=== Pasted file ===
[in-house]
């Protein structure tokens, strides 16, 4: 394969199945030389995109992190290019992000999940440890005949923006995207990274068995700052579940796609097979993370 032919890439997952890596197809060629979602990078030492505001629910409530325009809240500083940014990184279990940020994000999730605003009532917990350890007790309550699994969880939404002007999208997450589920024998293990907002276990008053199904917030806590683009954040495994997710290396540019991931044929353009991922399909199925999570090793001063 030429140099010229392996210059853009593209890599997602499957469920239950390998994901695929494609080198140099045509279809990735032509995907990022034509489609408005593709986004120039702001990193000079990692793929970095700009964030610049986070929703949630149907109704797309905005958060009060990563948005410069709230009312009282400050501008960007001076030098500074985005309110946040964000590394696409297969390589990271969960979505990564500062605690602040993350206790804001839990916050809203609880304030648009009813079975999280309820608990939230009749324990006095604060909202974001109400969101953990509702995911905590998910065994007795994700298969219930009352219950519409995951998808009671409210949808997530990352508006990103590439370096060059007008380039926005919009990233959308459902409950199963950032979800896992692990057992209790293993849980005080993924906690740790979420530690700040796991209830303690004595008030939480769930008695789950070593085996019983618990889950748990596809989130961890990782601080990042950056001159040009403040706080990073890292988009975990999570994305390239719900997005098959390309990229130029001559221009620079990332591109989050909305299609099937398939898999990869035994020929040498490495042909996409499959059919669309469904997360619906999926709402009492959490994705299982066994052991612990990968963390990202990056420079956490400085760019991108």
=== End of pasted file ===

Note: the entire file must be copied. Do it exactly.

[in-house]
């Protein structure tokens, strides 16, 4: 394969199945030389995109992190290019992000999940440890005949923006995207990274068995700052579940796609097979993370 032919890439997952890596197809060629979602990078030492505001629910409530325009809240500083940014990184279990940020994000999730605003009532917990350890007790309550699994969880939404002007999208997450589920024998293990907002276990008053199904917030806590683009954040495994997710290396540019991931044929353009991922399909199925999570090793001063 030429140099010229392996210059853009593209890599997602499957469920239950390998994901695929494609080198140099045509279809990735032509995907990022034509489609408005593709986004120039702001990193000079990692793929970095700009964030610049986070929703949630149907109704797309905005958060009060990563948005410069709230009312009282400050501008960007001076030098500074985005309110946040964000590394696409297969390589990271969960979505990564500062605690602040993350206790804001839990916050809203609880304030648009009813079975999280309820608990939230009749324990006095604060909202974001109400969101953990509702995911905590998910065994007795994700298969219930009352219950519409995951998808009671409210949808997530990352508006990103590439370096060059007008380039926005919009990233959308459902409950199963950032979800896992692990057992209790293993849980005080993924906690740790979420530690700040796991209830303690004595008030939480769930008695789950070593085996019983618990889950748990596809989130961890990782601080990042950056001159040009403040706080990073890292988009975990999570994305390239719900997005098959390309990229130029001559221009620079990332591109989050909305299609099937398939898999990869035994020929040498490495042909996409499959059919669309469904997360619906999926709402009492959490994705299982066994052991612990990968963390990202990056420079956490400085760019991108």